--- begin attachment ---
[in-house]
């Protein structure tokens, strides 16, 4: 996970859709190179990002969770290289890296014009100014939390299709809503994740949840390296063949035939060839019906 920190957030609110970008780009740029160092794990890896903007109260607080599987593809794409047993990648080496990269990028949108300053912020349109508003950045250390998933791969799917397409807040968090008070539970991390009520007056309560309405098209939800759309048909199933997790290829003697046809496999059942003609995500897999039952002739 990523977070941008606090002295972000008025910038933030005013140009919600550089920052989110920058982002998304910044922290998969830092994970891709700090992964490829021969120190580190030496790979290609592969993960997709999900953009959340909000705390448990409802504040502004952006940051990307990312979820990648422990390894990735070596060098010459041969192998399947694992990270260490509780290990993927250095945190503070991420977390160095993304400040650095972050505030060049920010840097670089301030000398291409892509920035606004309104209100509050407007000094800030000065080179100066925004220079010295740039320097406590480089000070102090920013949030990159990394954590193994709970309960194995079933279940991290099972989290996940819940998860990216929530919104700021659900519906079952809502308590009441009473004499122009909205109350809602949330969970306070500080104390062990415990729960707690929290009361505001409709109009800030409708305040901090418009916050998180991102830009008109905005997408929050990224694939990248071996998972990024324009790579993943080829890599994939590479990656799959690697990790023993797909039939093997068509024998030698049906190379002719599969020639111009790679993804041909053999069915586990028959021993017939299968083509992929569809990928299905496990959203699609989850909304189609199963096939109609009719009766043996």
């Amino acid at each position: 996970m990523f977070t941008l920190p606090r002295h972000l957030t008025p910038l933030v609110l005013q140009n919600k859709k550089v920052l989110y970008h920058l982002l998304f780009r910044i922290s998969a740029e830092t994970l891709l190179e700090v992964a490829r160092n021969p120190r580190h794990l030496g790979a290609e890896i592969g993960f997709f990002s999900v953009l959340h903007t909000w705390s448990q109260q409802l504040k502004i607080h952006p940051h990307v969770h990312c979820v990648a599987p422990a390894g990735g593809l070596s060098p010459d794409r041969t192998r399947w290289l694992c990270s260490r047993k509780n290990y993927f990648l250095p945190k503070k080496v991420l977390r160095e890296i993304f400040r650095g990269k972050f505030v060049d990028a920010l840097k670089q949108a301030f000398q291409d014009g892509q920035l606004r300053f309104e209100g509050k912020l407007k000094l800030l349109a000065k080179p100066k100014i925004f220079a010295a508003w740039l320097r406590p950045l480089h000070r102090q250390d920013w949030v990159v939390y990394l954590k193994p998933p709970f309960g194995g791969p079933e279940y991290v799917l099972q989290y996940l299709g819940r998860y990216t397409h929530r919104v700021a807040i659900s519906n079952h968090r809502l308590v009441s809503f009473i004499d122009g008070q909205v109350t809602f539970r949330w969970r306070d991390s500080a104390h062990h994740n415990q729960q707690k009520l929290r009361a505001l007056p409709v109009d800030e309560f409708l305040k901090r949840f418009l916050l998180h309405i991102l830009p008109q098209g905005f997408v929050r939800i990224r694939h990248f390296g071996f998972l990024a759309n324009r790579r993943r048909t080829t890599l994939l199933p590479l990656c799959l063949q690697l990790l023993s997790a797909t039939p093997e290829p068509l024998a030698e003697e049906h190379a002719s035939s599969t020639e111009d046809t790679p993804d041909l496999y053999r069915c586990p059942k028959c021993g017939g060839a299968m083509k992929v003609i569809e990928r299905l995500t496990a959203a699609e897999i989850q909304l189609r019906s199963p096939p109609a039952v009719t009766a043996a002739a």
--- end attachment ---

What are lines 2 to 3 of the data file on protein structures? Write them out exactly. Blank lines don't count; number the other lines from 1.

């Protein structure tokens, strides 16, 4: 996970859709190179990002969770290289890296014009100014939390299709809503994740949840390296063949035939060839019906 920190957030609110970008780009740029160092794990890896903007109260607080599987593809794409047993990648080496990269990028949108300053912020349109508003950045250390998933791969799917397409807040968090008070539970991390009520007056309560309405098209939800759309048909199933997790290829003697046809496999059942003609995500897999039952002739 990523977070941008606090002295972000008025910038933030005013140009919600550089920052989110920058982002998304910044922290998969830092994970891709700090992964490829021969120190580190030496790979290609592969993960997709999900953009959340909000705390448990409802504040502004952006940051990307990312979820990648422990390894990735070596060098010459041969192998399947694992990270260490509780290990993927250095945190503070991420977390160095993304400040650095972050505030060049920010840097670089301030000398291409892509920035606004309104209100509050407007000094800030000065080179100066925004220079010295740039320097406590480089000070102090920013949030990159990394954590193994709970309960194995079933279940991290099972989290996940819940998860990216929530919104700021659900519906079952809502308590009441009473004499122009909205109350809602949330969970306070500080104390062990415990729960707690929290009361505001409709109009800030409708305040901090418009916050998180991102830009008109905005997408929050990224694939990248071996998972990024324009790579993943080829890599994939590479990656799959690697990790023993797909039939093997068509024998030698049906190379002719599969020639111009790679993804041909053999069915586990028959021993017939299968083509992929569809990928299905496990959203699609989850909304189609199963096939109609009719009766043996």
């Amino acid at each position: 996970m990523f977070t941008l920190p606090r002295h972000l957030t008025p910038l933030v609110l005013q140009n919600k859709k550089v920052l989110y970008h920058l982002l998304f780009r910044i922290s998969a740029e830092t994970l891709l190179e700090v992964a490829r160092n021969p120190r580190h794990l030496g790979a290609e890896i592969g993960f997709f990002s999900v953009l959340h903007t909000w705390s448990q109260q409802l504040k502004i607080h952006p940051h990307v969770h990312c979820v990648a599987p422990a390894g990735g593809l070596s060098p010459d794409r041969t192998r399947w290289l694992c990270s260490r047993k509780n290990y993927f990648l250095p945190k503070k080496v991420l977390r160095e890296i993304f400040r650095g990269k972050f505030v060049d990028a920010l840097k670089q949108a301030f000398q291409d014009g892509q920035l606004r300053f309104e209100g509050k912020l407007k000094l800030l349109a000065k080179p100066k100014i925004f220079a010295a508003w740039l320097r406590p950045l480089h000070r102090q250390d920013w949030v990159v939390y990394l954590k193994p998933p709970f309960g194995g791969p079933e279940y991290v799917l099972q989290y996940l299709g819940r998860y990216t397409h929530r919104v700021a807040i659900s519906n079952h968090r809502l308590v009441s809503f009473i004499d122009g008070q909205v109350t809602f539970r949330w969970r306070d991390s500080a104390h062990h994740n415990q729960q707690k009520l929290r009361a505001l007056p409709v109009d800030e309560f409708l305040k901090r949840f418009l916050l998180h309405i991102l830009p008109q098209g905005f997408v929050r939800i990224r694939h990248f390296g071996f998972l990024a759309n324009r790579r993943r048909t080829t890599l994939l199933p590479l990656c799959l063949q690697l990790l023993s997790a797909t039939p093997e290829p068509l024998a030698e003697e049906h190379a002719s035939s599969t020639e111009d046809t790679p993804d041909l496999y053999r069915c586990p059942k028959c021993g017939g060839a299968m083509k992929v003609i569809e990928r299905l995500t496990a959203a699609e897999i989850q909304l189609r019906s199963p096939p109609a039952v009719t009766a043996a002739a």